However, Murray said that their IHME analysis shows that as women have access to reproductive health services and become more educated, they choose to have less than 1.5 kids on average.

The IHME is now a global reference for health statistics. It was founded in 2007 and supported by the Bill & Melinda Gates Foundation.



World population: yearly change

Real-time world statistics platform Worldometer also shares the life expectancy at birth this year is 70.8 years for males and 75.6 years for females. In 2015, life expectancy at birth was 69.9 years for males and 74.7 years for females. About 56% or 4.3 billion of the population this year live in urban areas while 44% or 3.4 billion live in rural areas.

Not all countries view a shrinking population the same way. For poorer countries, it is good news because it could spell better living standards. Women will have better education and career opportunities, lower child mortality rates, and access to abortion and contraception. However, in nations where fertility rates are already falling, shrinking it further will cause problems, reports BBC. These countries are the ones that need to work out how they can care for a growing population with fewer people to work and to pay into their system.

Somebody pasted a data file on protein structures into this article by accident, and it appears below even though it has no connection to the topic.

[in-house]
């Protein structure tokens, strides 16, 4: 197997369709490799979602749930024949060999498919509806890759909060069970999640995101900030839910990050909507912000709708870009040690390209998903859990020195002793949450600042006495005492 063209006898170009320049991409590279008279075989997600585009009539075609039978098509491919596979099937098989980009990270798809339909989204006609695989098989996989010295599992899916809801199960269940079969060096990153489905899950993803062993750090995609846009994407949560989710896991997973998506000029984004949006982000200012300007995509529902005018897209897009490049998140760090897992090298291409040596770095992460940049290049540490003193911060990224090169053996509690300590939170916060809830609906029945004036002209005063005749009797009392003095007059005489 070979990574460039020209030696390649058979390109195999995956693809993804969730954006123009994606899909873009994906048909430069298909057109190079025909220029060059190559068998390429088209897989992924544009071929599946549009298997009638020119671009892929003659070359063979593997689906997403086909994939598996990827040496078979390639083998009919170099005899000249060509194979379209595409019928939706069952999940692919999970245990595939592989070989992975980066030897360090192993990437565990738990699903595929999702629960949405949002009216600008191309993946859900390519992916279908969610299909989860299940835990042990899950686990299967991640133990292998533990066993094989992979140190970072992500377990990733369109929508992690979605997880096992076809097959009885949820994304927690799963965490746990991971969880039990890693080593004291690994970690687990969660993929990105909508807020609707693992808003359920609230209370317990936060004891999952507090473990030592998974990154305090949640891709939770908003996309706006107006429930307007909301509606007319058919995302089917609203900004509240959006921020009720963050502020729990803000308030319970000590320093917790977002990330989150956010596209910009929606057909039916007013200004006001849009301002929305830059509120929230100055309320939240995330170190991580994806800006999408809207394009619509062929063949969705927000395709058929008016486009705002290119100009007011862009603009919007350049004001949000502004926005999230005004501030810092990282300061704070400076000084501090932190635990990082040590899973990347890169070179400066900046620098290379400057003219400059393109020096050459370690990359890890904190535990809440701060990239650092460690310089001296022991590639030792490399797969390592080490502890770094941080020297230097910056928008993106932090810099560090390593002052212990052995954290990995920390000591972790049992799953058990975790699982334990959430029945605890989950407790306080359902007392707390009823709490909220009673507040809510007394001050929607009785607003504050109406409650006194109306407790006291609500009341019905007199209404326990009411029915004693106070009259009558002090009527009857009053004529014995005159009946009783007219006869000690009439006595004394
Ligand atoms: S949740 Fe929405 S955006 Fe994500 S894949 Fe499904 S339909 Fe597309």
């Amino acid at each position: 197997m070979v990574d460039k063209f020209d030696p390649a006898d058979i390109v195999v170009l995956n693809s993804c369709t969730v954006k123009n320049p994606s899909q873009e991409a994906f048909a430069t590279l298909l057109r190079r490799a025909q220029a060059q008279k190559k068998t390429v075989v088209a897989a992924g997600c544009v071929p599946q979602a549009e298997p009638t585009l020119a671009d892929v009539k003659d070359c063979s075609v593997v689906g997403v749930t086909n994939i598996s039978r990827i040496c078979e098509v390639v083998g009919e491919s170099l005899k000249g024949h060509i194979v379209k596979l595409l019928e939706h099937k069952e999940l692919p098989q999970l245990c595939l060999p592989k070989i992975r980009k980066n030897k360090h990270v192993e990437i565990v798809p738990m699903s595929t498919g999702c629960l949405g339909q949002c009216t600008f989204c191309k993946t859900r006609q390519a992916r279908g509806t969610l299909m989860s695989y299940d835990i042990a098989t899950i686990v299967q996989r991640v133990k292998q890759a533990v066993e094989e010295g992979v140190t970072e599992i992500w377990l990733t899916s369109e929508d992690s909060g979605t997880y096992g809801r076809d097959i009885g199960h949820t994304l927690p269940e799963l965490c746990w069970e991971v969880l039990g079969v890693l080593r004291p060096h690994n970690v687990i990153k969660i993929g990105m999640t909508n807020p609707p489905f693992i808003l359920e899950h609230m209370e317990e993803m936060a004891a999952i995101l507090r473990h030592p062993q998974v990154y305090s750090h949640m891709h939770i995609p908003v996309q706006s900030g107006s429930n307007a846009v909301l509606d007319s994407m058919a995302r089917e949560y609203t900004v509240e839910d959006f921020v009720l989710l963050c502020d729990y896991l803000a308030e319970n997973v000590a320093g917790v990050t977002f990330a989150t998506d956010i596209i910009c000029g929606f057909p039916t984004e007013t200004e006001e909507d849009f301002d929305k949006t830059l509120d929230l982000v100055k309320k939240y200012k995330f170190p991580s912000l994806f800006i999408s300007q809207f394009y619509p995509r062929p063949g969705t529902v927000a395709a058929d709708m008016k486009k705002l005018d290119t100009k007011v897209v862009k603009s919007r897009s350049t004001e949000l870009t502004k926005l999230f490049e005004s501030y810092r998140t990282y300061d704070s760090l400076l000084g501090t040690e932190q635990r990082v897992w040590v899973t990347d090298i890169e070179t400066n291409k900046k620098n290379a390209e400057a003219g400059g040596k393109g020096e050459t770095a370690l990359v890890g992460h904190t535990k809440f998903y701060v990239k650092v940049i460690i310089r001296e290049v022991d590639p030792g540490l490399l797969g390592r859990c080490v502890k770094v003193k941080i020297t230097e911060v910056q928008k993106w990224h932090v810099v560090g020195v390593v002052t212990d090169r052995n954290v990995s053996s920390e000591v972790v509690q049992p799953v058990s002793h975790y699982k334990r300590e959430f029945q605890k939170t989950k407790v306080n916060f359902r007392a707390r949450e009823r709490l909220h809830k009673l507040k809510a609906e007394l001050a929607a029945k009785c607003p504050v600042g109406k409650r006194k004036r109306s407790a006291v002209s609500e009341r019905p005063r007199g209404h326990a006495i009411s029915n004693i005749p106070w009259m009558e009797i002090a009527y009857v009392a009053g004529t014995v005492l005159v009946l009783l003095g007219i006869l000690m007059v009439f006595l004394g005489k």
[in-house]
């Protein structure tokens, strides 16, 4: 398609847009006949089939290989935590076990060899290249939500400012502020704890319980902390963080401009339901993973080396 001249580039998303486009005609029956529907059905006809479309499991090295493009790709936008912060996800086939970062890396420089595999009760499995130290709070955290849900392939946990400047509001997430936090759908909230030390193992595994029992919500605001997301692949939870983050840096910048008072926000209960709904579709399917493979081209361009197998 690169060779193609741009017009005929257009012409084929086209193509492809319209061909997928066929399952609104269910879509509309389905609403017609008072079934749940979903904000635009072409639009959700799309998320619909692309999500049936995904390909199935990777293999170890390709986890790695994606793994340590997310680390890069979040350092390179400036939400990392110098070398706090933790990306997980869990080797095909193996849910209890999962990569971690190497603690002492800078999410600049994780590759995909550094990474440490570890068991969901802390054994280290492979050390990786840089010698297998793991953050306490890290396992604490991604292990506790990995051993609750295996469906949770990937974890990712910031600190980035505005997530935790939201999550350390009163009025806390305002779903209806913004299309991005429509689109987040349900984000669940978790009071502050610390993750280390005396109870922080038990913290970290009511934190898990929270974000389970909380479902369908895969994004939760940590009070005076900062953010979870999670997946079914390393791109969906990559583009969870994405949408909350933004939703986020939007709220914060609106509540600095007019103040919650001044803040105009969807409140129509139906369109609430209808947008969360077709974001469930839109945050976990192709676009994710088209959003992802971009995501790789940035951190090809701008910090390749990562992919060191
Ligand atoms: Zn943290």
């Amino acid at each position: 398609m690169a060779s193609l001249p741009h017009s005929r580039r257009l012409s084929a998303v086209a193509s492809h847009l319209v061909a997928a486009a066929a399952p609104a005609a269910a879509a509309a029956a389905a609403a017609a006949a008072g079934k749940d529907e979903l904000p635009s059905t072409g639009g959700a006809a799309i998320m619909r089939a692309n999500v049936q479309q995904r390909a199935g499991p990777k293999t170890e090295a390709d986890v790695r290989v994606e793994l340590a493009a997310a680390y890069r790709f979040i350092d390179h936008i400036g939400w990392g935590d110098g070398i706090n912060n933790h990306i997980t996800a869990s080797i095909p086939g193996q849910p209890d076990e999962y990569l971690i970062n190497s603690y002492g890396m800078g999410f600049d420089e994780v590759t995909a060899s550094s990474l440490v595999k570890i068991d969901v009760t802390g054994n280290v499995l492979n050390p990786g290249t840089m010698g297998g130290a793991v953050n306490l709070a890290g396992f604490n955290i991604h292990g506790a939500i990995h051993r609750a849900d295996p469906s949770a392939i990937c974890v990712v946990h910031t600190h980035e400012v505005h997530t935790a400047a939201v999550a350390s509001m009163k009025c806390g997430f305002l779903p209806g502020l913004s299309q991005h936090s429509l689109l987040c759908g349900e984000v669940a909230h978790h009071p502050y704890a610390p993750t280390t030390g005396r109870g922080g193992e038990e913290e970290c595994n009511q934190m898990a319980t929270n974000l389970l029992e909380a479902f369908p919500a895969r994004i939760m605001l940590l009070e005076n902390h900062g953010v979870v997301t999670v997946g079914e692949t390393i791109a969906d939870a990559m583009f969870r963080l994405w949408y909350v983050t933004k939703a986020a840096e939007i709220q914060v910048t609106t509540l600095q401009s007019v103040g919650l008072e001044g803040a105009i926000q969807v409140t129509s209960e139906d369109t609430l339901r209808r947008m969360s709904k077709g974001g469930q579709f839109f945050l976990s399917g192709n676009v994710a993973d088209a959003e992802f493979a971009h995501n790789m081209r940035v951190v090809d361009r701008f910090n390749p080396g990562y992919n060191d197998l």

To some countries, a shrinking population may mean waiting a lot longer for retirement. They may also strain their healthcare system with more concerns for the aging population. The third thing to consider is migration. Governments may have to open their borders. Thus, the world may become more ethnically and culturally mixed.

When governments try to increase or restrict the birth rate of a country, it usually becomes coercive. This was observed in Scandinavian countries, where birth rates are higher because of incentives like generous childcare and maternity leave. On the other hand, in countries with a high cost of living, some women and men may choose to have fewer kids because they cannot afford more. 

With the possibility that fertility, mortality, and migration patterns will change, the recent IHME analysis serves as a timely warning for the world.